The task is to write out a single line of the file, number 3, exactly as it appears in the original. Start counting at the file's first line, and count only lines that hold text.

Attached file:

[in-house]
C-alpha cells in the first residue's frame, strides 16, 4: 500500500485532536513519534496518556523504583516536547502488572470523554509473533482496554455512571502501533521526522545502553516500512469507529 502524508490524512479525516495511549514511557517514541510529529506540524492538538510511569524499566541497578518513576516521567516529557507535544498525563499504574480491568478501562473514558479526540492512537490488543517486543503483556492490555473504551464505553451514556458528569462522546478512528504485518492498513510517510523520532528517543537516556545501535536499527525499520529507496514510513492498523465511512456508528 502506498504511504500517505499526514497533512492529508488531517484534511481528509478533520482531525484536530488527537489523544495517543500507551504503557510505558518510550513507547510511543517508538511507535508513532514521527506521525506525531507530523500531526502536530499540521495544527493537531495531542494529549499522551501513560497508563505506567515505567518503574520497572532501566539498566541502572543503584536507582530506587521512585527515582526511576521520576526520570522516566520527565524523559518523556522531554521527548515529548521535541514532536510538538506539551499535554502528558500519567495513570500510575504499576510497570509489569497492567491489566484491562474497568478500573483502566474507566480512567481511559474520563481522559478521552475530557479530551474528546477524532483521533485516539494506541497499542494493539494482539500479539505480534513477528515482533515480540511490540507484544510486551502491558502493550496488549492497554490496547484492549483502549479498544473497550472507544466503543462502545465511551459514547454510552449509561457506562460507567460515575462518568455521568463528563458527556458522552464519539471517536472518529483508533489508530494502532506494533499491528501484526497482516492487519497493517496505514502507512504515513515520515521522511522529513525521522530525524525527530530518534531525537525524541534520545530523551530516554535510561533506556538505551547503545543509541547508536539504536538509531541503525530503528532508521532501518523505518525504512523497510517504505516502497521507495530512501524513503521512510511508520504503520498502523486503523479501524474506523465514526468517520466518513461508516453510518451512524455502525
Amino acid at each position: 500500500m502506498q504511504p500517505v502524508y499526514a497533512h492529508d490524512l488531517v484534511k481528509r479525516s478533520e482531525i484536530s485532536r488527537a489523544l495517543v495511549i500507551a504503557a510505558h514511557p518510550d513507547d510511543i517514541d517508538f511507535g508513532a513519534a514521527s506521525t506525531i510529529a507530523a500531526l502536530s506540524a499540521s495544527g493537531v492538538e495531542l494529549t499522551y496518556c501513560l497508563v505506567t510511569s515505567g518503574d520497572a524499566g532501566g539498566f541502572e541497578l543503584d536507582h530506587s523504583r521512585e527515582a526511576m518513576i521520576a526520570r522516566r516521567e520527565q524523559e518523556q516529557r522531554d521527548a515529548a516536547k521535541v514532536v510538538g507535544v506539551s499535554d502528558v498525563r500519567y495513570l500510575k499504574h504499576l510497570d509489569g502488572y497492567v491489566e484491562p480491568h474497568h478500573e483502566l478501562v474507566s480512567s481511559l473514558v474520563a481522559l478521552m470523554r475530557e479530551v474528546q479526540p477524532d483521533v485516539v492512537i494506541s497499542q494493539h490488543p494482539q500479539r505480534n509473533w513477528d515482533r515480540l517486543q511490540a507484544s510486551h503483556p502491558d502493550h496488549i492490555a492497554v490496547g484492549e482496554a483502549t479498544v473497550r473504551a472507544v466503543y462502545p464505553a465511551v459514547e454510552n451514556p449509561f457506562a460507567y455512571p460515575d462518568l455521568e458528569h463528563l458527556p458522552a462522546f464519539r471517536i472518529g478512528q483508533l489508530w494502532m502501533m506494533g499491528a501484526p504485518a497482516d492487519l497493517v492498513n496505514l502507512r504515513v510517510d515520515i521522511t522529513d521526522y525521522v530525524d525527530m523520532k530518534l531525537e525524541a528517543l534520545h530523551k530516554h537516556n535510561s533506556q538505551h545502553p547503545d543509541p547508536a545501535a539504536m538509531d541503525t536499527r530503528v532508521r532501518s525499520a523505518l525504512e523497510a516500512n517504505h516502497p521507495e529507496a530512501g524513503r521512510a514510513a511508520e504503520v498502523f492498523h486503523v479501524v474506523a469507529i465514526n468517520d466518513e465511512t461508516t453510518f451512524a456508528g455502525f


Amino acid at each position: 500500500m502506498q504511504p500517505v502524508y499526514a497533512h492529508d490524512l488531517v484534511k481528509r479525516s478533520e482531525i484536530s485532536r488527537a489523544l495517543v495511549i500507551a504503557a510505558h514511557p518510550d513507547d510511543i517514541d517508538f511507535g508513532a513519534a514521527s506521525t506525531i510529529a507530523a500531526l502536530s506540524a499540521s495544527g493537531v492538538e495531542l494529549t499522551y496518556c501513560l497508563v505506567t510511569s515505567g518503574d520497572a524499566g532501566g539498566f541502572e541497578l543503584d536507582h530506587s523504583r521512585e527515582a526511576m518513576i521520576a526520570r522516566r516521567e520527565q524523559e518523556q516529557r522531554d521527548a515529548a516536547k521535541v514532536v510538538g507535544v506539551s499535554d502528558v498525563r500519567y495513570l500510575k499504574h504499576l510497570d509489569g502488572y497492567v491489566e484491562p480491568h474497568h478500573e483502566l478501562v474507566s480512567s481511559l473514558v474520563a481522559l478521552m470523554r475530557e479530551v474528546q479526540p477524532d483521533v485516539v492512537i494506541s497499542q494493539h490488543p494482539q500479539r505480534n509473533w513477528d515482533r515480540l517486543q511490540a507484544s510486551h503483556p502491558d502493550h496488549i492490555a492497554v490496547g484492549e482496554a483502549t479498544v473497550r473504551a472507544v466503543y462502545p464505553a465511551v459514547e454510552n451514556p449509561f457506562a460507567y455512571p460515575d462518568l455521568e458528569h463528563l458527556p458522552a462522546f464519539r471517536i472518529g478512528q483508533l489508530w494502532m502501533m506494533g499491528a501484526p504485518a497482516d492487519l497493517v492498513n496505514l502507512r504515513v510517510d515520515i521522511t522529513d521526522y525521522v530525524d525527530m523520532k530518534l531525537e525524541a528517543l534520545h530523551k530516554h537516556n535510561s533506556q538505551h545502553p547503545d543509541p547508536a545501535a539504536m538509531d541503525t536499527r530503528v532508521r532501518s525499520a523505518l525504512e523497510a516500512n517504505h516502497p521507495e529507496a530512501g524513503r521512510a514510513a511508520e504503520v498502523f492498523h486503523v479501524v474506523a469507529i465514526n468517520d466518513e465511512t461508516t453510518f451512524a456508528g455502525f